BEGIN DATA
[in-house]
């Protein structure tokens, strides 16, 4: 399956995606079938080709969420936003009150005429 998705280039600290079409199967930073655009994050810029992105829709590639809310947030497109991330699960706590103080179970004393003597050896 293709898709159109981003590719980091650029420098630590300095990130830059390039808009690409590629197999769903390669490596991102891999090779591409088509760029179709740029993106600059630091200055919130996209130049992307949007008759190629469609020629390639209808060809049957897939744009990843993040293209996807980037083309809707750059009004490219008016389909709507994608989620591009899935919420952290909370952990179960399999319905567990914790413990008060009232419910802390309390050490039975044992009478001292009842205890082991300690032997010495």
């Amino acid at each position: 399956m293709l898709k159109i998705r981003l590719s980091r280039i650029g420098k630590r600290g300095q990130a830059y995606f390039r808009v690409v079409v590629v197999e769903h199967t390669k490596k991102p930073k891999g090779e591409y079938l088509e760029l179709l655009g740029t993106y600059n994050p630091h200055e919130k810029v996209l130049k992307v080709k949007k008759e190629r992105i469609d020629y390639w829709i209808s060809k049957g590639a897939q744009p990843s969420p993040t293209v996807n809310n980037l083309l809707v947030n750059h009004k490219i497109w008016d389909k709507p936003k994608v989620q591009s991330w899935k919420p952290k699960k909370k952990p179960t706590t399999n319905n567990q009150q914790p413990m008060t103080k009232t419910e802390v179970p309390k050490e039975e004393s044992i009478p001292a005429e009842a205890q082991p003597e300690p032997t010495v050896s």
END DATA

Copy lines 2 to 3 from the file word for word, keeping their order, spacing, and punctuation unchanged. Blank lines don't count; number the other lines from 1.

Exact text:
């Protein structure tokens, strides 16, 4: 399956995606079938080709969420936003009150005429 998705280039600290079409199967930073655009994050810029992105829709590639809310947030497109991330699960706590103080179970004393003597050896 293709898709159109981003590719980091650029420098630590300095990130830059390039808009690409590629197999769903390669490596991102891999090779591409088509760029179709740029993106600059630091200055919130996209130049992307949007008759190629469609020629390639209808060809049957897939744009990843993040293209996807980037083309809707750059009004490219008016389909709507994608989620591009899935919420952290909370952990179960399999319905567990914790413990008060009232419910802390309390050490039975044992009478001292009842205890082991300690032997010495």
């Amino acid at each position: 399956m293709l898709k159109i998705r981003l590719s980091r280039i650029g420098k630590r600290g300095q990130a830059y995606f390039r808009v690409v079409v590629v197999e769903h199967t390669k490596k991102p930073k891999g090779e591409y079938l088509e760029l179709l655009g740029t993106y600059n994050p630091h200055e919130k810029v996209l130049k992307v080709k949007k008759e190629r992105i469609d020629y390639w829709i209808s060809k049957g590639a897939q744009p990843s969420p993040t293209v996807n809310n980037l083309l809707v947030n750059h009004k490219i497109w008016d389909k709507p936003k994608v989620q591009s991330w899935k919420p952290k699960k909370k952990p179960t706590t399999n319905n567990q009150q914790p413990m008060t103080k009232t419910e802390v179970p309390k050490e039975e004393s044992i009478p001292a005429e009842a205890q082991p003597e300690p032997t010495v050896s």